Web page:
Perhaps best-known as one of The Manhattan Transfer, Cheryl has also had quite a successful solo career. Along with sharing the 10 Grammys the Transfer has won, Cheryl shared one with Bobby McFerrin for arranging “Another Night in Tunisia” for the album Vocalese, and received one of her own as the composer/writer of “Sassy.” She has released several discs, including her debut, Something Cool, a tribute to Anita O’Day, Let Me Off Uptown, and a salute to Cole Porter, Let’s Misbehave.
Just a few days away from her 62nd birthday (January 17th), Cheryl took an hour out to talk with me about her recent activities. She’s been doing a lot of teaching, and it has taken her on a new journey. She has become a producer!
When she’s in town between road trips with the Transfer, she’ll put up a notice on FaceBook that she will be offering a 2-day workshop, 6 hours each day, and people of all kinds from all over respond. Sometimes they’re established voice-over pros who want to be singers. Others are singers of various ages and experience who have decided they want to sing for a living. One such student was an ambitious teenager, who came all the way from Phoenix, Arizona to take the workshop. His name was Ira Hill.
Cheryl Bentyne and Ira Hill (photo courtesy of Cheryl Bentyne)
After the workshop was over and Ira returned to Phoenix, he posted a recording he’d made of himself. Cheryl heard it and didn’t think it did him justice. So she called him and offered him a chance to come out and record a tune or two in a real studio. She put a band together, chose a couple of songs, and Ira came out and recorded. The result was so satisfying that Ira’s father suggested they do a whole album.
That disc has just been released. It’s called Tomorrow, and features a stellar line-up of musicians, including John Proulx on piano, bassist Kevin Axt, Dave Tull on drums, Alex Acuna on percussion, Doug Webb on saxophone, guitarist Ramon Stagnaro, and Craig Fundyga on vibes. Cheryl also sits in on three tunes. Information about the disc and samples of the tracks are available at http://www.cdbaby.com/cd/irahill12. Ira, Cheryl and members of the band will be performing at the CD release party on February 24th at the E Spot Lounge at 4349 Tujunga Avenue in Studio City. (As the time draws nearer, I’ll be posting a blog about Ira. So, watch this space!)
One of the things that distinguished Ira from many of the other workshop attendees was that he was well acquainted with many of the classic vocalists, and had already worked on techniques, such as scat singing. Part of the workshop process is listening to other vocalists to compare and contrast, and to listen to phrasing. Cheryl says she is often surprised at how few of these singers are known to her students. In a listening session that includes Cassandra Wilson, Diana Krall, and Ella Fitzgerald, they’ll only know Diana Krall!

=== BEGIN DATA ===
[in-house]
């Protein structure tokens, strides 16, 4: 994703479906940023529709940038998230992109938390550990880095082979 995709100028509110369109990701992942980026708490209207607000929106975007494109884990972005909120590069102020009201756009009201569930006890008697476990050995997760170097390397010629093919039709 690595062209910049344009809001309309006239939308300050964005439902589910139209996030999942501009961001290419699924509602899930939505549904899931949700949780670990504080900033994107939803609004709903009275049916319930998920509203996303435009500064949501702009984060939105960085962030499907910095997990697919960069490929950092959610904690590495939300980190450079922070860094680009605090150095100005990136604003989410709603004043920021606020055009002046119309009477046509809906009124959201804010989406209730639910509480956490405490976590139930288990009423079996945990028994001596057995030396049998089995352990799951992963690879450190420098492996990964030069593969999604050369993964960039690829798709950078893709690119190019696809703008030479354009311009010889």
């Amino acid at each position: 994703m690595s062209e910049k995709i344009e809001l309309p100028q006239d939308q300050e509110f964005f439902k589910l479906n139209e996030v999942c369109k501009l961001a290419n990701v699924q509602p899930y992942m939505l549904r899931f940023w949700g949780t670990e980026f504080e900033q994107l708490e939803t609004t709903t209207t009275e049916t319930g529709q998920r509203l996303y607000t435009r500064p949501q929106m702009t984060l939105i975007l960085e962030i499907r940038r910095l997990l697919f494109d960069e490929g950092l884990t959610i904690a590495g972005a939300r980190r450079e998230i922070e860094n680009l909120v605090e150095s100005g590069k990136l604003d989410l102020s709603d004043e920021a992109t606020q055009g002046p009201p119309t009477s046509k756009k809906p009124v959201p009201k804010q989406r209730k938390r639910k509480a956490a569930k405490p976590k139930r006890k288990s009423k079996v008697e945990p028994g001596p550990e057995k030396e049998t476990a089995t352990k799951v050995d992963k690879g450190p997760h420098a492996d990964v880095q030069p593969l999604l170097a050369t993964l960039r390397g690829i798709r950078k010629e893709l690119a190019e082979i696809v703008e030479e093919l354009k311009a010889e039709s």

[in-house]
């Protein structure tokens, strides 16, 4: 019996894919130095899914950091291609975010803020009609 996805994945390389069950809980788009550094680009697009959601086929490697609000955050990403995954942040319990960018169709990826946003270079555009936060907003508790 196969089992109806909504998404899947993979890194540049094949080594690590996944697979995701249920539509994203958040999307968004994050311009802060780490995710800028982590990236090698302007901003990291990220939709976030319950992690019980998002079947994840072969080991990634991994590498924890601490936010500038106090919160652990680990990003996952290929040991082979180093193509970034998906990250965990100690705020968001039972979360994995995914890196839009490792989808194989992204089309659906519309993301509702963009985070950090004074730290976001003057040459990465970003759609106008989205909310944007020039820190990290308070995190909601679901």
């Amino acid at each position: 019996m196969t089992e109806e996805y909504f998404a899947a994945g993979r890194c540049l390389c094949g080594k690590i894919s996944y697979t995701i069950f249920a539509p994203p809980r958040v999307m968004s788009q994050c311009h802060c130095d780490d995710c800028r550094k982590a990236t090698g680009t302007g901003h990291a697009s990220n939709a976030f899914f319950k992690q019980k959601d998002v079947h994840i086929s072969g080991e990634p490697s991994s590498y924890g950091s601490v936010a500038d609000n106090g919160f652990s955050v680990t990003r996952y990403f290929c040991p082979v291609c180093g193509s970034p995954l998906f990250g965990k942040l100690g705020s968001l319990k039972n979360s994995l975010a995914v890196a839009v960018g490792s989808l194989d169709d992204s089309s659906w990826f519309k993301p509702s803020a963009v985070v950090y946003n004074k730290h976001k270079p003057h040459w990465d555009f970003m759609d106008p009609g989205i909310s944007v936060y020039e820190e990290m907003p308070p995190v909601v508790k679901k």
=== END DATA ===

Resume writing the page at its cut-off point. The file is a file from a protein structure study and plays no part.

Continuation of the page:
Cheryl grew up in Mt. Vernon, Washington, teaching herself how to sing by listening to records. Her parents were both musical—her mother was a singer, and her father was a clarinetist, known as the Benny Goodman of the Northwest! (Interestingly, Cheryl is often given the clarinet part to sing when a Manhattan Transfer vocalese arrangement calls for it.) Cheryl started out with piano lessons, working hard, going through adjudications, but when her mother discovered her daughter could sing, she suggested she join her father’s Dixieland band. After graduating from high school, she moved to Seattle, got a teacher, and eventually began singing with a group known as The New Deal Rhythm Band. Their success led a talent agent to convince Cheryl to move to L.A. and to go solo.
She relocated in 1977, and two years later was scouted as a replacement for Laurel Masse in the Manhattan Transfer. She auditioned for the group, and the rest, as they say, is history.
She continues to perform with the Transfer, and the group is back in full swing with a new member, Trist Curless, who joined after the passing of the group’s founder, Tim Hauser. They recently returned from a European and Eastern U.S. tour. It took some time for the group and the audience to work through the sorrow of such a loss, but the joy of the music has returned. They still pay homage to Tim at every concert, but it is now in celebration of his life and legacy, rather than in mourning his loss.
A few years ago, Cheryl underwent some serious health issues, but emerged renewed and recharged. In fact, it was while she was undergoing treatment that she decided to start the vocal workshops. She didn’t feel too bad to work, but couldn’t leave town, so she put together a workshop and was delighted with the experience. Her students, too, have shown their appreciation by organizing a FaceBook page for Cheryl Bentyne and the Bentyneers.
Next, on the horizon, is a solo project, a recording of music by Stephen Sondheim. And, of course, her birthday. Many happy returns, Cheryl Bentyne!